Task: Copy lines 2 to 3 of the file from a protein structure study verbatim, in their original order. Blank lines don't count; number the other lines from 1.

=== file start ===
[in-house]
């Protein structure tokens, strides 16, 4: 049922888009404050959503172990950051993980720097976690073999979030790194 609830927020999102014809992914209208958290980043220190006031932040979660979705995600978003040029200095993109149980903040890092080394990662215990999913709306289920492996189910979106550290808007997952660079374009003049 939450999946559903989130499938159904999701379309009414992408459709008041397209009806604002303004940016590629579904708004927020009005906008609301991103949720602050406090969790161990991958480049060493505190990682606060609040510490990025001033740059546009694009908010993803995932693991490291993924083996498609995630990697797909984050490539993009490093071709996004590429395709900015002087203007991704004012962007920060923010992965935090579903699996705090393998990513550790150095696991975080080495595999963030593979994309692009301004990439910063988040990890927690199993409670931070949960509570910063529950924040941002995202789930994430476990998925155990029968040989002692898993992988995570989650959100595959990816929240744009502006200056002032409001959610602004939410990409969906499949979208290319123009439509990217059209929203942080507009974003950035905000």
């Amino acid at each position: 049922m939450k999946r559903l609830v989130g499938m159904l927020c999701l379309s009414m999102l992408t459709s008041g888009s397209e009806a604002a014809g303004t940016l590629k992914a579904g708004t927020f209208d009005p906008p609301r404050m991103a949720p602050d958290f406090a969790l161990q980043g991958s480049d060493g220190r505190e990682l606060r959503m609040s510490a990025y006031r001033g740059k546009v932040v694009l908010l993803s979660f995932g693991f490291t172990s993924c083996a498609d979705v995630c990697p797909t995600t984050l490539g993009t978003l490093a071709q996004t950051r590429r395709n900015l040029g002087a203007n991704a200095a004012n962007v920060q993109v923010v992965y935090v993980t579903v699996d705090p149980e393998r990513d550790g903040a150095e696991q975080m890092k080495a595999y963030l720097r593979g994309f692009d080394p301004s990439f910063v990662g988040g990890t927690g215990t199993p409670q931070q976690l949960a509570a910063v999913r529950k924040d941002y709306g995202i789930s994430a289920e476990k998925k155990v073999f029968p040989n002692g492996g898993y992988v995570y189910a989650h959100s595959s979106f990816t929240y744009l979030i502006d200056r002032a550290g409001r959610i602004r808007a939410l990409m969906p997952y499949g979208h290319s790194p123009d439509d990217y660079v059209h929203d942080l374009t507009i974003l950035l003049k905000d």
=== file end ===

């Protein structure tokens, strides 16, 4: 049922888009404050959503172990950051993980720097976690073999979030790194 609830927020999102014809992914209208958290980043220190006031932040979660979705995600978003040029200095993109149980903040890092080394990662215990999913709306289920492996189910979106550290808007997952660079374009003049 939450999946559903989130499938159904999701379309009414992408459709008041397209009806604002303004940016590629579904708004927020009005906008609301991103949720602050406090969790161990991958480049060493505190990682606060609040510490990025001033740059546009694009908010993803995932693991490291993924083996498609995630990697797909984050490539993009490093071709996004590429395709900015002087203007991704004012962007920060923010992965935090579903699996705090393998990513550790150095696991975080080495595999963030593979994309692009301004990439910063988040990890927690199993409670931070949960509570910063529950924040941002995202789930994430476990998925155990029968040989002692898993992988995570989650959100595959990816929240744009502006200056002032409001959610602004939410990409969906499949979208290319123009439509990217059209929203942080507009974003950035905000």
């Amino acid at each position: 049922m939450k999946r559903l609830v989130g499938m159904l927020c999701l379309s009414m999102l992408t459709s008041g888009s397209e009806a604002a014809g303004t940016l590629k992914a579904g708004t927020f209208d009005p906008p609301r404050m991103a949720p602050d958290f406090a969790l161990q980043g991958s480049d060493g220190r505190e990682l606060r959503m609040s510490a990025y006031r001033g740059k546009v932040v694009l908010l993803s979660f995932g693991f490291t172990s993924c083996a498609d979705v995630c990697p797909t995600t984050l490539g993009t978003l490093a071709q996004t950051r590429r395709n900015l040029g002087a203007n991704a200095a004012n962007v920060q993109v923010v992965y935090v993980t579903v699996d705090p149980e393998r990513d550790g903040a150095e696991q975080m890092k080495a595999y963030l720097r593979g994309f692009d080394p301004s990439f910063v990662g988040g990890t927690g215990t199993p409670q931070q976690l949960a509570a910063v999913r529950k924040d941002y709306g995202i789930s994430a289920e476990k998925k155990v073999f029968p040989n002692g492996g898993y992988v995570y189910a989650h959100s595959s979106f990816t929240y744009l979030i502006d200056r002032a550290g409001r959610i602004r808007a939410l990409m969906p997952y499949g979208h290319s790194p123009d439509d990217y660079v059209h929203d942080l374009t507009i974003l950035l003049k905000d």